He looked at the score and flipped forward two pages to where the orchestra was currently playing.  There just wasn’t time.  He turned and poked the seventh chair violinist sitting next to him.  The man frowned and kept playing.

Gerard took a deep breath and started to tickle the violinist.  The man paused and Gerard’s hand darted out and stole his bow.  It was just in time.  Gerard felt all eyes on him as he played his solo.

The moment he was done, the bow was snatched out of his hands, and the scowling seventh chair violinist started playing again.   Face burning with embarrassment, Gerard stood and walked back three rows.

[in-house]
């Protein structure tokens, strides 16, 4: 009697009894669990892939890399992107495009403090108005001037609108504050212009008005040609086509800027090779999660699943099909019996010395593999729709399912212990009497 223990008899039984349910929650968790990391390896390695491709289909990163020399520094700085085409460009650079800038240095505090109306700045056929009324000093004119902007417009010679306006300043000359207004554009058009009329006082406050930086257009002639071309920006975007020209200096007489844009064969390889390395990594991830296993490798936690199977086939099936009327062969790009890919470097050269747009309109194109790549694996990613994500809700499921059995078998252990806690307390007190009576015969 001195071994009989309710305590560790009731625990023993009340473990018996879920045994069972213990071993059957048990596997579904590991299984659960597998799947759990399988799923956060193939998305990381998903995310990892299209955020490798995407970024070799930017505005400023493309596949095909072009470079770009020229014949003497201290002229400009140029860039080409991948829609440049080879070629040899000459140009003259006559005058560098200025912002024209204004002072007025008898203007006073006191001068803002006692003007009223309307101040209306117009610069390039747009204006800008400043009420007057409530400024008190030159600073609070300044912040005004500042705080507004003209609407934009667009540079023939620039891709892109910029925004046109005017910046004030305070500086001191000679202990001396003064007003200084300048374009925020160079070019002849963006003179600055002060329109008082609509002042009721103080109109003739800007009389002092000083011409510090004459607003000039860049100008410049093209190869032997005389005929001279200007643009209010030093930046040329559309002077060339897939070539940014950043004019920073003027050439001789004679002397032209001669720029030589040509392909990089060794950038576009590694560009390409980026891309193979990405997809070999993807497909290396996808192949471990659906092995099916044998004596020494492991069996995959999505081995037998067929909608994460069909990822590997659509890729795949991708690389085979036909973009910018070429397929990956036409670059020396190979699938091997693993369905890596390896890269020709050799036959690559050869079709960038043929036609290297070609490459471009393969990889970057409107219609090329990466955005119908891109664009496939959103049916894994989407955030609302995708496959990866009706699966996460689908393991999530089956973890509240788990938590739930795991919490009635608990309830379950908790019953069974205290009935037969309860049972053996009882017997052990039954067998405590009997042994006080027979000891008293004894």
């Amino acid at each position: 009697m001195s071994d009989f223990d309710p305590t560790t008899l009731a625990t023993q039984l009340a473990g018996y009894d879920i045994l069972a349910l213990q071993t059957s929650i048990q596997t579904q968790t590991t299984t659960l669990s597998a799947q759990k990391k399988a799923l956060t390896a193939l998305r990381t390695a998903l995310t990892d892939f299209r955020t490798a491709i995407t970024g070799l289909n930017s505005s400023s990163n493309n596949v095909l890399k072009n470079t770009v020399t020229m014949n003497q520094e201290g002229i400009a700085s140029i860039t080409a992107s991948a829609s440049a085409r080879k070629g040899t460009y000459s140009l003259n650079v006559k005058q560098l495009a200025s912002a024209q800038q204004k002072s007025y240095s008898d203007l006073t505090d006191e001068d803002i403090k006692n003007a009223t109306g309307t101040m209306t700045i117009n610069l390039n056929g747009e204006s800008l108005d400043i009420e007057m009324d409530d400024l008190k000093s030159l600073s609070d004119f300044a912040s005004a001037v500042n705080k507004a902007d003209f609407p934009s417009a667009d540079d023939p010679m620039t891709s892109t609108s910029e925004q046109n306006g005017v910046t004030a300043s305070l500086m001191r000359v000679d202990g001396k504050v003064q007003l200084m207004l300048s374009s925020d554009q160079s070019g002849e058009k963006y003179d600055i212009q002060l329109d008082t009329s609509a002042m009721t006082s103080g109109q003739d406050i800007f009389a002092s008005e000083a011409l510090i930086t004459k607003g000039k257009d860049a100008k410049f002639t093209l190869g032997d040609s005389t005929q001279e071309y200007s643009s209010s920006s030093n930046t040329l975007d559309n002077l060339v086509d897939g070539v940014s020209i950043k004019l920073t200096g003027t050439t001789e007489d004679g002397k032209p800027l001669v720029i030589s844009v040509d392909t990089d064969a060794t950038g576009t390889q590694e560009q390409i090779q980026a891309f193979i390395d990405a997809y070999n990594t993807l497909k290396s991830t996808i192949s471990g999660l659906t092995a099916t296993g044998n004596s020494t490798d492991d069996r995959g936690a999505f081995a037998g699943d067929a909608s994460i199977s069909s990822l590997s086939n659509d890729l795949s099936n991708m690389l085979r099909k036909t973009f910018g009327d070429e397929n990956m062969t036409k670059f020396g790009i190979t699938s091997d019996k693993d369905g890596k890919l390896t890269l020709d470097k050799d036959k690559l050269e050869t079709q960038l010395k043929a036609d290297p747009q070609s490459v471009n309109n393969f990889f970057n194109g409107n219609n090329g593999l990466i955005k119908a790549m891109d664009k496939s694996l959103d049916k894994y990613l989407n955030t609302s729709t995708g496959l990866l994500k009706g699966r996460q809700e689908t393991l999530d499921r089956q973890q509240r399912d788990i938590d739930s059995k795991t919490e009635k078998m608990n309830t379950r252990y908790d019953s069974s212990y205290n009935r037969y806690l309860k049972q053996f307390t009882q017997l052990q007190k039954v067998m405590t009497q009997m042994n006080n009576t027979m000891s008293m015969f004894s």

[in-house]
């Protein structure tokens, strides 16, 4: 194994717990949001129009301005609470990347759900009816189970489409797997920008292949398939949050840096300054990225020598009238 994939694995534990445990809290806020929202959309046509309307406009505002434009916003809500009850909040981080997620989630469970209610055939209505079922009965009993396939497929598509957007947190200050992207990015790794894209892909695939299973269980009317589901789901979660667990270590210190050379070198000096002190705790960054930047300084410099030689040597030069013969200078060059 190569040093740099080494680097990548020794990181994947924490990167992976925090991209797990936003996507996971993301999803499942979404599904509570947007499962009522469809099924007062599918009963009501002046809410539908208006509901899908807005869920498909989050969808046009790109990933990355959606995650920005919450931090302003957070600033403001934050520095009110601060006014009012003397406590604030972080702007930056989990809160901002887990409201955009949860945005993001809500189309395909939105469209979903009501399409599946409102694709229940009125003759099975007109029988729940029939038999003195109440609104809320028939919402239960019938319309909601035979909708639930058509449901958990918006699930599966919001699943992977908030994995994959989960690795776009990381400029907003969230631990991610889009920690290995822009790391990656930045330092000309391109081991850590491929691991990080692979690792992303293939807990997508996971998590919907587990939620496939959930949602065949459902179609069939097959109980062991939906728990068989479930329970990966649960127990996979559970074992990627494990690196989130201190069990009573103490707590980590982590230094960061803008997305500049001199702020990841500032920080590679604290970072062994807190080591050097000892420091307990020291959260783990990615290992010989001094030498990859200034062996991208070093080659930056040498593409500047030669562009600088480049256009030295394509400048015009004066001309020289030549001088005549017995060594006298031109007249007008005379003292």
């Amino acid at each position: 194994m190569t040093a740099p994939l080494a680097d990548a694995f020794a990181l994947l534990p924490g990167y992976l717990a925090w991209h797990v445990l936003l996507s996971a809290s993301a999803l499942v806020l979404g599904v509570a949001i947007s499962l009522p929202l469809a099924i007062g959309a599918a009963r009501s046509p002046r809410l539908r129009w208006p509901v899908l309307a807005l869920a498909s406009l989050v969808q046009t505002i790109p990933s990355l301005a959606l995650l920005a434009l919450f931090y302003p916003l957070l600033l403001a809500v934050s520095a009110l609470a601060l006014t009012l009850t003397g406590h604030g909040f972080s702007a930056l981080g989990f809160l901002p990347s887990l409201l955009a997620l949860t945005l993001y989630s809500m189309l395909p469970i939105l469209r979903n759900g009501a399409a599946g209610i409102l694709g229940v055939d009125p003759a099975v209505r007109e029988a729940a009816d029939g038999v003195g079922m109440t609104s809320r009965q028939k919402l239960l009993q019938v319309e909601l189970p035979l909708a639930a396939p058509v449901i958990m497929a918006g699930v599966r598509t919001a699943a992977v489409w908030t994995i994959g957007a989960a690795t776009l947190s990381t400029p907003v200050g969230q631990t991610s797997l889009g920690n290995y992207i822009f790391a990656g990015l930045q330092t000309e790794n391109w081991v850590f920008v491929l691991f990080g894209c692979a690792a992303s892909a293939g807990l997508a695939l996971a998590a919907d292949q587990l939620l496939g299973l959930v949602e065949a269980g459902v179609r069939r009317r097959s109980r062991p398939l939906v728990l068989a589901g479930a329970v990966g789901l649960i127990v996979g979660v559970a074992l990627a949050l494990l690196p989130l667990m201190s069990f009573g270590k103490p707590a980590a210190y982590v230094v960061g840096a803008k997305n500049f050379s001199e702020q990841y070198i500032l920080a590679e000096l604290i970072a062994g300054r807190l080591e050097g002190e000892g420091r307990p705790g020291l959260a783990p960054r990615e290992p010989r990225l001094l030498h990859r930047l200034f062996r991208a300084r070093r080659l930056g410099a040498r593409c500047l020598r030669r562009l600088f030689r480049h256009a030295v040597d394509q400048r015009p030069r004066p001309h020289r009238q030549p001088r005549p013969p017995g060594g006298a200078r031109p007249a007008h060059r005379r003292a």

He tried to carefully navigate the cramped spaces between chairs and stands.  He only knocked over one music stand.  He caught it before it hit the floor, but the music went everywhere.  Ignoring the whispered insults, he dove for his bow and hurried back to his seat.  The show must go on, and all that.

In the end, even though he hoped no one noticed his slight mishap, it ended up being all anyone wanted to talk about.  Even a year later, people kept coming up to tell him that it had been their favorite concert.  And the seventh chair violinist was still glaring at him and offering to serve him some potato salad.

Gerard knew that everyone else thought that was a joke.  But Gerard wasn’t so sure.  He was pretty sure he saw mayonnaise packets in the man’s violin case once.